Australian military to stop using Israeli technology


Elbit Australia was informed of the decision without being given any explanations. ANNA AHRONHEIM

Soldiers from the Australian Army’s 3rd Brigade guard Langham Beach after an amphibious assault landing during the Talisman Saber joint military exercises between Australia and the United States in Queensland, northeast Australia, July 13, 2017

(photo credit: REUTERS/JASON REED)

The Australian Defense Forces will stop using Israeli defense company Elbit’s Battle Management System (BMS) starting in mid-June, Australian Defense Magazine reported last week.

The ADF informed Elbit Australia about the decision without giving any explanation, the report said.

Tensions had been simmering between Elbit and the Australian Defense Department, the Australian Broadcasting Corporation reported last week. Elbit was imposing “huge premiums” because it has a monopoly on the system, an officer familiar with the matter was quoted as saying.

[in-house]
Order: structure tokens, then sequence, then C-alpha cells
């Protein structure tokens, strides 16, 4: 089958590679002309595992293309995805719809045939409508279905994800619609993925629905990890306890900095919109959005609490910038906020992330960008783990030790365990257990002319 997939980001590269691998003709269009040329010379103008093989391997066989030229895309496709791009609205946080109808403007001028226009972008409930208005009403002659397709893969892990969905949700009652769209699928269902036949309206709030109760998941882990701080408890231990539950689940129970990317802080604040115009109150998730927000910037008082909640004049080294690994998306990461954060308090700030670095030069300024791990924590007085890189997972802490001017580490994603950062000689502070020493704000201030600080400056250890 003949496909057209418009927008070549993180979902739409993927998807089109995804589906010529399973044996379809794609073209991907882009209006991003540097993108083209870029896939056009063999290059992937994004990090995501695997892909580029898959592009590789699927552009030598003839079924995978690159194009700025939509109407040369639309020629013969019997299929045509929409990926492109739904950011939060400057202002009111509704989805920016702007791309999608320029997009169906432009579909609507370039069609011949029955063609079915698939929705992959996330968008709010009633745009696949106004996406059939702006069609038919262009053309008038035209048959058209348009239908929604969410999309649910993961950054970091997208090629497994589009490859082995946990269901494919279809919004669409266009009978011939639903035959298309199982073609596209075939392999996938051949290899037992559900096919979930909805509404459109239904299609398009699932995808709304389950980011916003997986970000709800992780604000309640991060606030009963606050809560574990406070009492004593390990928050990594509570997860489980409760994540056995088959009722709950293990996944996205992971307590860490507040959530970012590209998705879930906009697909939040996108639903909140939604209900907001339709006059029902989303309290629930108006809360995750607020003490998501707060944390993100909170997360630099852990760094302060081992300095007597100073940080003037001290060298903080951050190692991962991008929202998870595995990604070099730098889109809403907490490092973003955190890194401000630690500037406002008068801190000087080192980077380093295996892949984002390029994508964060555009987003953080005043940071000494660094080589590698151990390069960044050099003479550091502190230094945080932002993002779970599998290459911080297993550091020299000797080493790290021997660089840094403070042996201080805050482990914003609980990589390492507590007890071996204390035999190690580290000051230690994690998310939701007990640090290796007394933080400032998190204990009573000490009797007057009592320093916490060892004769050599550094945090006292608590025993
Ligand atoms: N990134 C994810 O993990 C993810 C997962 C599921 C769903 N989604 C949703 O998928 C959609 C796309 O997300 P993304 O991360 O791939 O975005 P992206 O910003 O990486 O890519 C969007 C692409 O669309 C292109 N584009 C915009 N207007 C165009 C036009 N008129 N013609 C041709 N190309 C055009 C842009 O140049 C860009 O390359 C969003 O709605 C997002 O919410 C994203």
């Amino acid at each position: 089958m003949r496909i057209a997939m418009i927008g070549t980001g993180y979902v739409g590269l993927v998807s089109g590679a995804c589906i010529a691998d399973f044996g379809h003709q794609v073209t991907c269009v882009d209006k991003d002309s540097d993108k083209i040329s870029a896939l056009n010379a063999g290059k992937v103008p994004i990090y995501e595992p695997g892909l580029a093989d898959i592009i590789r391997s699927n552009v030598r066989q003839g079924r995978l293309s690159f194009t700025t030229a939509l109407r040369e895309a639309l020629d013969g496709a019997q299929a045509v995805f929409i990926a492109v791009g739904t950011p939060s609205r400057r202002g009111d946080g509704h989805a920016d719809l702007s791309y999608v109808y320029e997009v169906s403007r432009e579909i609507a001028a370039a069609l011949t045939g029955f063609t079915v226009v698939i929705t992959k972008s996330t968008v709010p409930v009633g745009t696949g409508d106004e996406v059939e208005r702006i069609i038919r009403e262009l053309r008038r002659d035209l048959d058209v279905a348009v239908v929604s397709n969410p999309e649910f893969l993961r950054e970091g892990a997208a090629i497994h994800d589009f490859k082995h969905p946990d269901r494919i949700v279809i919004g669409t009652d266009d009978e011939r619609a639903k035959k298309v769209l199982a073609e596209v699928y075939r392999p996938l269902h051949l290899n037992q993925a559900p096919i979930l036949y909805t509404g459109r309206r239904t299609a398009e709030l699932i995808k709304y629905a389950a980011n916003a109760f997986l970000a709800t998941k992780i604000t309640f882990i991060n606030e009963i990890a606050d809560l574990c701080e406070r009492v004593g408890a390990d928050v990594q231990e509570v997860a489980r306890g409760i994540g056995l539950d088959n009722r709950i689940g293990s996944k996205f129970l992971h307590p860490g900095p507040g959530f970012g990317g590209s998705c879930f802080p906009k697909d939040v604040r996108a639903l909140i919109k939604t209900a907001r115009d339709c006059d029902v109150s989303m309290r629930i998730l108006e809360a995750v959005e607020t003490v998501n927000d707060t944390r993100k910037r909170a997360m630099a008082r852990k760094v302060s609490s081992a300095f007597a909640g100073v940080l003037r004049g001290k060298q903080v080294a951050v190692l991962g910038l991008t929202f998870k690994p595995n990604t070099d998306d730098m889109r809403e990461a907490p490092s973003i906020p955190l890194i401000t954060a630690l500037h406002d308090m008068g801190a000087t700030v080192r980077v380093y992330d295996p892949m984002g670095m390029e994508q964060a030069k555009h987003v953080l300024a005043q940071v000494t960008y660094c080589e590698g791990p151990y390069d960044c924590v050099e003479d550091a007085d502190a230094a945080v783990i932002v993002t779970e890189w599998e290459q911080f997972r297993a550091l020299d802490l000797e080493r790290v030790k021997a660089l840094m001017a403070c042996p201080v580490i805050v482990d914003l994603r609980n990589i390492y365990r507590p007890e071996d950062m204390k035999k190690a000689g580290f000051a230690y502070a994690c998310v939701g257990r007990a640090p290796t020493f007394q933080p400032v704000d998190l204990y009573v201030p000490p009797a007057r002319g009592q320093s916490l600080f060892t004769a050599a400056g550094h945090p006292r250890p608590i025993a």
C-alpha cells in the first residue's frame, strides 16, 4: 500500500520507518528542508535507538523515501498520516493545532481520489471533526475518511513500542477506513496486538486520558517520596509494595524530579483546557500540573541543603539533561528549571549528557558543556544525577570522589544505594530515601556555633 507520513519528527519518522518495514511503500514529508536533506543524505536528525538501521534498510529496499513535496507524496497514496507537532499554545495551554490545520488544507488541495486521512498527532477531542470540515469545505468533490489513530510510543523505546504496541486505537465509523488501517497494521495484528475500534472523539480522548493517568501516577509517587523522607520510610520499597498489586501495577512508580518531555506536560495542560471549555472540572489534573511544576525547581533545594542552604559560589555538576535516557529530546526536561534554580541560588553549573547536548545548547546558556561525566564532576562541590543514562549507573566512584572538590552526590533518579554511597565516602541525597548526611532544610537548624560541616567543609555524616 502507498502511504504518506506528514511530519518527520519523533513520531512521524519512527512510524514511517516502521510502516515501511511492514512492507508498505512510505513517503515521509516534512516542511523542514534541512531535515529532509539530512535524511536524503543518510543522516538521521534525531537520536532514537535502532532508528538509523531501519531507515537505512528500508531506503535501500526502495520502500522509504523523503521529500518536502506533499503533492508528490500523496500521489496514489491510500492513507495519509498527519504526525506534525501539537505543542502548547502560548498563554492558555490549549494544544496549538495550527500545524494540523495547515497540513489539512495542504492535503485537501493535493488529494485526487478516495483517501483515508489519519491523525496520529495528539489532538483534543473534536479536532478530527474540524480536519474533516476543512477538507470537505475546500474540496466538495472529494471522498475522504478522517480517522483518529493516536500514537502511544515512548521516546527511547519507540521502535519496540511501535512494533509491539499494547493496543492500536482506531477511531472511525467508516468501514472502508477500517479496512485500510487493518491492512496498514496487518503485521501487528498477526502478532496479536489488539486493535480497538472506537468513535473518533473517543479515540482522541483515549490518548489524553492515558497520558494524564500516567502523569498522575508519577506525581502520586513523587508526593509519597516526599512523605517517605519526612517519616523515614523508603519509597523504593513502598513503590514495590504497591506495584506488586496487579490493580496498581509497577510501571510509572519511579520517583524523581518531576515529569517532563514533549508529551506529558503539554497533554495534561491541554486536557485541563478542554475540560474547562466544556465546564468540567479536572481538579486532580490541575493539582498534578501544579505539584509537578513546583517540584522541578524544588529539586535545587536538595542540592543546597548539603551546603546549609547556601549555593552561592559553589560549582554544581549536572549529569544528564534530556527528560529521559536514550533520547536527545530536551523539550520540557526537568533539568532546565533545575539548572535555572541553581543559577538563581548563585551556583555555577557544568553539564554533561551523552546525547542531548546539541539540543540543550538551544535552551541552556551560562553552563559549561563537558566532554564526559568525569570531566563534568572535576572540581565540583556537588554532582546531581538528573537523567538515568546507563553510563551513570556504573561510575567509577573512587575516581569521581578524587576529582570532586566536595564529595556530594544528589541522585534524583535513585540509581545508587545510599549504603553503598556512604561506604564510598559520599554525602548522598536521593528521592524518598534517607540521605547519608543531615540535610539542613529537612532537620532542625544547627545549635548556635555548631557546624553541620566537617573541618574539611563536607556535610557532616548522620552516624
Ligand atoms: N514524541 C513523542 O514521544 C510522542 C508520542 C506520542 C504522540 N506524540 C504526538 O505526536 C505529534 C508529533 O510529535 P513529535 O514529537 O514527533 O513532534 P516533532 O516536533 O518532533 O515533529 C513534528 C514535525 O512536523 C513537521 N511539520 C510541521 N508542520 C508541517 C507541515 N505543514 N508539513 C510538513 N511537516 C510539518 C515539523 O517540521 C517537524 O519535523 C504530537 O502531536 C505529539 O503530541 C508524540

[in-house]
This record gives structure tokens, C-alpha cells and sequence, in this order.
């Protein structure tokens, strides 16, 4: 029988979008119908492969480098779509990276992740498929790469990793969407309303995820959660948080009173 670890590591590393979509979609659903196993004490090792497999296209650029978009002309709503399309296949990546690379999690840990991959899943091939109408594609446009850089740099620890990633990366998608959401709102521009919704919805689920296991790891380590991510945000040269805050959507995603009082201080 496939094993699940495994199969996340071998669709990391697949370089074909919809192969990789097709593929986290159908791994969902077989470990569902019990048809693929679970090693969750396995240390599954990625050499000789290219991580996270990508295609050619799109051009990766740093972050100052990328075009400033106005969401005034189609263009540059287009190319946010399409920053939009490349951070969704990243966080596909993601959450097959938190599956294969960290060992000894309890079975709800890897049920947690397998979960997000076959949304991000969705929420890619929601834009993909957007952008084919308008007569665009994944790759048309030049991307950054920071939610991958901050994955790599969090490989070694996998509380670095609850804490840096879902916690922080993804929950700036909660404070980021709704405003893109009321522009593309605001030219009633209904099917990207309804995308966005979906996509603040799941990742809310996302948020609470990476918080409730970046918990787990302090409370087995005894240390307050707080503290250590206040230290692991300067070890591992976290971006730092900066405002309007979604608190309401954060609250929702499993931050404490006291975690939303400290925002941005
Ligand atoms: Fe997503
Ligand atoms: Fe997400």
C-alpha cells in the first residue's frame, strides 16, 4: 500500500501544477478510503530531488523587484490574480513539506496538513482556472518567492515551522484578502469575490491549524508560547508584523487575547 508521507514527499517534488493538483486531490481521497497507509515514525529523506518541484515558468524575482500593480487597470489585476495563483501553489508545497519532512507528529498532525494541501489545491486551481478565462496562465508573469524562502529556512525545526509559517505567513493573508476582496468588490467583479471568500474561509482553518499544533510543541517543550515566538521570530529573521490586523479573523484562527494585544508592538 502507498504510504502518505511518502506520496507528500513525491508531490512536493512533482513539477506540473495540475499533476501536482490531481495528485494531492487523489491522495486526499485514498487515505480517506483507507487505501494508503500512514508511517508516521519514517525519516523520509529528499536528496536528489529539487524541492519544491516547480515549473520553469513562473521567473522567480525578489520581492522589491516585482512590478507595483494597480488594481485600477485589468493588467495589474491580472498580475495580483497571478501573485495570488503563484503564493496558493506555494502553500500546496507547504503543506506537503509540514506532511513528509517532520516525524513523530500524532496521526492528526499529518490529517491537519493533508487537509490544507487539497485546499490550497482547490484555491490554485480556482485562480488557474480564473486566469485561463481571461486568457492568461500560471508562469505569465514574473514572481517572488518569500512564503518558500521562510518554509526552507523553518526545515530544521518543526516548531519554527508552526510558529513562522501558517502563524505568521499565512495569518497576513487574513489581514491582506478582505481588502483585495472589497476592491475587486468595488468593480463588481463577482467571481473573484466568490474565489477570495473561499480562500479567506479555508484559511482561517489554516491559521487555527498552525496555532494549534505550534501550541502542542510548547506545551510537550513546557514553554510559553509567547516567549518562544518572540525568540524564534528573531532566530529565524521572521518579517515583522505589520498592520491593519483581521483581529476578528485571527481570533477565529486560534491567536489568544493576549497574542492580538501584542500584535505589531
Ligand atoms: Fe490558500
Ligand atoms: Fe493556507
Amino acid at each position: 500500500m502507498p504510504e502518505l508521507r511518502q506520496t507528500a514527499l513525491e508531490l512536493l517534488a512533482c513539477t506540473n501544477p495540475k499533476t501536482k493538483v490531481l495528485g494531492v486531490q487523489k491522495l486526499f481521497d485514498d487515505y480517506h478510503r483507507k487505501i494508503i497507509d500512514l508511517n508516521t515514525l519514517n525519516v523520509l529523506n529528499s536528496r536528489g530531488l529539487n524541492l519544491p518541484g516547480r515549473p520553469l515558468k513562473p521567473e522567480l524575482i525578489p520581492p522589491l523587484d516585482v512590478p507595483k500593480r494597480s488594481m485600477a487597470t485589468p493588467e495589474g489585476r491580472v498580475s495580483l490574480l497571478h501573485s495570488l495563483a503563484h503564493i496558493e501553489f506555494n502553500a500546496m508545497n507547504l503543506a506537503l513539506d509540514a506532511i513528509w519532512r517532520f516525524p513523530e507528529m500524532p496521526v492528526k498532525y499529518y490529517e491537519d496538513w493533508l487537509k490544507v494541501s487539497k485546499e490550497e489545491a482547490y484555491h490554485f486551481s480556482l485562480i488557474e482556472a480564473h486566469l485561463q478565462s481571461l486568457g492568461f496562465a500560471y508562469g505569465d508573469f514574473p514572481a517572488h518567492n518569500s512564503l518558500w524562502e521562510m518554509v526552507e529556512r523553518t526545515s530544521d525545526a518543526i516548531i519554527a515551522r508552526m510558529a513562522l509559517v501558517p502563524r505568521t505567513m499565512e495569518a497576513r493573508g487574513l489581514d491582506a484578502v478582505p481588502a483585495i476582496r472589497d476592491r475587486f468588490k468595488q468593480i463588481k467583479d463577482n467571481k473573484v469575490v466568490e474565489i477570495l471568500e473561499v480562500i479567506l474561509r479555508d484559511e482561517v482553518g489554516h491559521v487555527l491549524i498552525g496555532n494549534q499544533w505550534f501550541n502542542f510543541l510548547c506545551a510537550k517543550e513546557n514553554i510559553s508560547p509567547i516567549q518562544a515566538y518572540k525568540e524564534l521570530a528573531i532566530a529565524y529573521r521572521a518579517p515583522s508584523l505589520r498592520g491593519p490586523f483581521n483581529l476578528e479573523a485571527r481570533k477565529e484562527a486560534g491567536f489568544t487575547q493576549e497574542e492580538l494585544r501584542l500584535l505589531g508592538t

“People are getting the sh**s with Elbit exploiting their monopoly to impose huge premiums,” the officer said. “And there are definite concerns that the Israelis are backdooring the system for information.”

Elbit’s BMS allows commanders to better communicate and coordinate during complex battlefield scenarios and operations with electronic displays of maps and other critical combat data.

The project first began in 2009 and was fully operational by 2015.

Elbit won another ADF tender in 2018, a five-year $150 million contract with the option to extend for up to seven more years. Its BMS-M was integrated into at least 1,000 Australian Army vehicles, and its BMS-D was used by more than 1,500 soldiers.

The system is reaching its end-of-life in the coming months, and the ADF is preparing a tender for the next phase of its digitization solution.

The ADF is considering awarding its next tender to a US company, the Australian Broadcasting Corporation reported.



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